Sunday, 2 January 2011

Seaweed to fight swine flu

A TASMANIAN company has used seaweed to develop a groundbreaking treatment for swine flu.
Laboatory trials over the past nine months using a compound in undaria seaweed harvested from waters at Triabunna, of Tasmania's East Coast, to inhibit the virus have been positive.
It promises to be the first major naturally derived breakthrough to treat swine flu.
Tasmanian scientist Helen Fitton yesterday announced the breakthrough was a significant step towards protecting the world against swine flu.
"With swine flu already becoming resistant to some other antiviral agents, we believe that the extract - known as Maritech 926 - offers a potent, natural alternative which supports the immune system against viral attacks," Dr Fitton said.
It takes about 200kg of undaria seaweed and highly sophisticated techniques to produce 1kg of pricey powder.
The biotechnology company Marinova, based at Cambridge, has been researching this compound, which is sugar based, for nearly eight years.
"In December new results found that it prevents the H1N1 virus from entering the cell and multiplying," Dr Fitton said.
"Once you reach the effective concentration the virus is unable to enter cells - and only millionths of a gram (of Maritech 926) is needed to be effective as an inhibitor to H1N1.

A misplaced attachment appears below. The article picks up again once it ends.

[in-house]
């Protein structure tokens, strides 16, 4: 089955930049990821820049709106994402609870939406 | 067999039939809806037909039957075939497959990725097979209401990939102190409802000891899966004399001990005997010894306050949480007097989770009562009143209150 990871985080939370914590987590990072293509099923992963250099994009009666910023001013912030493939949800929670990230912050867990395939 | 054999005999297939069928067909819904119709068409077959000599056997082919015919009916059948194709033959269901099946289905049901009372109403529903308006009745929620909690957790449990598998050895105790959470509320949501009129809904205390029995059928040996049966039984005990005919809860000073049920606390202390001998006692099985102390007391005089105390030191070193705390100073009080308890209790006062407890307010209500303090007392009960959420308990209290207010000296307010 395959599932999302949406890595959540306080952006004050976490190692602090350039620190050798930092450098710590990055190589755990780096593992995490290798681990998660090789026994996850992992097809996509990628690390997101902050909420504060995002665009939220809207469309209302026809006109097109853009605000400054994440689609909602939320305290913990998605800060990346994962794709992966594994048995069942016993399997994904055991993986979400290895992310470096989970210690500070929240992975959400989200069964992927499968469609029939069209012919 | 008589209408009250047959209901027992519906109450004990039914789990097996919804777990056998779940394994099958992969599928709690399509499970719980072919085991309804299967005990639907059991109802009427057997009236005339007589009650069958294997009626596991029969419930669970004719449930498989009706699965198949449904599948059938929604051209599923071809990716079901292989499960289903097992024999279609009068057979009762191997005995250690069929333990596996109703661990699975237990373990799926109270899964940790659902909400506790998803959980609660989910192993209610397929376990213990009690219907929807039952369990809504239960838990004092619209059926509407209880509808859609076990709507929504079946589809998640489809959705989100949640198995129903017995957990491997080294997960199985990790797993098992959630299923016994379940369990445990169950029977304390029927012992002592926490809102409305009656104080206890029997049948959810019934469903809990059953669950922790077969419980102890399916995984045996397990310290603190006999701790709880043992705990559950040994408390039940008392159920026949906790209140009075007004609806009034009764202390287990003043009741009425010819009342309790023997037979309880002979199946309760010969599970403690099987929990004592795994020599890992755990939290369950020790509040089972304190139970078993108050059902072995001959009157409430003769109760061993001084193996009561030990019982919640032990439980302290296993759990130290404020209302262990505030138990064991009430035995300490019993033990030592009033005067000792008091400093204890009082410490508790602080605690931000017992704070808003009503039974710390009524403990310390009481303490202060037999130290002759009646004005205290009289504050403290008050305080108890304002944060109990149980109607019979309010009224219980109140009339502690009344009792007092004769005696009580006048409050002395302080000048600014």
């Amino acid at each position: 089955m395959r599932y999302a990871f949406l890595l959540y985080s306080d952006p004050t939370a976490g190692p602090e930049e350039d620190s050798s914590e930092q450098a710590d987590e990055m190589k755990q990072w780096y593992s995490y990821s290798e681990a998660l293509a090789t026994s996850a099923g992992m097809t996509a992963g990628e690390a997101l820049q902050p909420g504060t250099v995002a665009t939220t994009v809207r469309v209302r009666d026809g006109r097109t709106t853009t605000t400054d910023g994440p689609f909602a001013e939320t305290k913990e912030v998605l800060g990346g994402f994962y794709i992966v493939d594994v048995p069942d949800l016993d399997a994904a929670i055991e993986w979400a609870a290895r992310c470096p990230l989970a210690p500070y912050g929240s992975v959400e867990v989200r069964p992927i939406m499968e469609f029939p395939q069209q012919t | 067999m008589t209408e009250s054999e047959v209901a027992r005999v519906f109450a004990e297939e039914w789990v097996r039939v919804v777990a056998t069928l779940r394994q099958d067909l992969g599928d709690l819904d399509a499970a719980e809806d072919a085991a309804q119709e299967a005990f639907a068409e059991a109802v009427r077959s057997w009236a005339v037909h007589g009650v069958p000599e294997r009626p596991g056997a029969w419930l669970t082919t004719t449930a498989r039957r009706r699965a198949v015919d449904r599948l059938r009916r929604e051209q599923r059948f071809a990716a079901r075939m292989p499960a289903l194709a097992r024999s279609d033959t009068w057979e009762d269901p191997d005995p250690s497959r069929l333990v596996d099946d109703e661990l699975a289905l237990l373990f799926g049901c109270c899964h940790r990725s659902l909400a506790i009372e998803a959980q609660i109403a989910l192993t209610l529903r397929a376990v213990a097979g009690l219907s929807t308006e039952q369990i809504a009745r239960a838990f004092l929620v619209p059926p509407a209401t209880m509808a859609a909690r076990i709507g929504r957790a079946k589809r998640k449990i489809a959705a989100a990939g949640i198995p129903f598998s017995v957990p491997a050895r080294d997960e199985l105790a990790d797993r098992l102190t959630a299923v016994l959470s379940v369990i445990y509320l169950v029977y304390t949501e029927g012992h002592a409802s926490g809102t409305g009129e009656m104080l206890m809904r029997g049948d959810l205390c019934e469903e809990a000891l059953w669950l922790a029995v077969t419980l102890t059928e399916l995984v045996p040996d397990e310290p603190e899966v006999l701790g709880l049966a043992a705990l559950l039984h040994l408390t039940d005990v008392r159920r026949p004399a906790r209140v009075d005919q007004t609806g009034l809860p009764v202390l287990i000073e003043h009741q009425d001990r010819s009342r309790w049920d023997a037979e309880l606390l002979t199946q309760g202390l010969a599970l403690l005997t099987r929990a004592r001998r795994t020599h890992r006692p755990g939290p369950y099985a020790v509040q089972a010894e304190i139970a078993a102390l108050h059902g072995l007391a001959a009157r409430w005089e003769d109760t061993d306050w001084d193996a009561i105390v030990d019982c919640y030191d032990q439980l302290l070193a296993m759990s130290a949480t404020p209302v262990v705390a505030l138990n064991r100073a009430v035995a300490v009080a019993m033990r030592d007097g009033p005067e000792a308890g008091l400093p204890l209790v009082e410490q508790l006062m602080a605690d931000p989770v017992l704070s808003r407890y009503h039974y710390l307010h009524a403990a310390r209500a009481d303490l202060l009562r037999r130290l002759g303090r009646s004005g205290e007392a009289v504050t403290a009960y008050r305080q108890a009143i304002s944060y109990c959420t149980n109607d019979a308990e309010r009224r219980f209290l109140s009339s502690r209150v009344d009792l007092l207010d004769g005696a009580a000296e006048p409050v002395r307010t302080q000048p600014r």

"This ingredient is ready now to be incorporated into a product to prevent H1N1 from entering your body.
"The compound protects the seaweed itself from marine toxins and pathogens and similarly protects against the type of viruses that affect human cells.
"It has also shown very good antiviral activities against a range of influenza strains, HIV and herpes."
Marinova managing director Paul Garrott said the product, which is environmentally sustainable, is at a commercially viable place right now.
Mr Garrott hopes that pharmaceutical companies will take deliveries soon in order to begin human trials.
The next step would be to manufacture it on a large scale, he said.
Scope also exists for the compound to be included in other pharmaceutical and medical device applications.
"It is ready to go. The commercial potential is enormous in nutritional supplements, hand washes and nasal delivery products which target the spread and prevention of viral conditions," he said.
"We believe that this is the only natural certified organic substance that has this level to inhibit swine flu.
"It is not a substitute for the swine flu vaccination, rather it is a first defence against swine flu.
"It is conceivable that there could be a product on the market within months."
Dr Fitton said there is a growing market for people who want to use completely natural products.
Dr Fitton said Maritech 926 is stable, water soluble and has an extended shelf life that makes it suitable for inclusion in a wide range of delivery systems, like hand wash.
The company has filed a patent for its breakthrough seaweed extract.
Lab tests were performed under contract by the National Institute of Allergy and Infectious Diseases (NIAID), which is part of the National Institutes of Health (NIH) in the US.
Dr Helen Fitton with some of the seaweed that is processed to manufacture Maritech 926 - a product being used to fight swine flu. Picture: SAM ROSEWARNE

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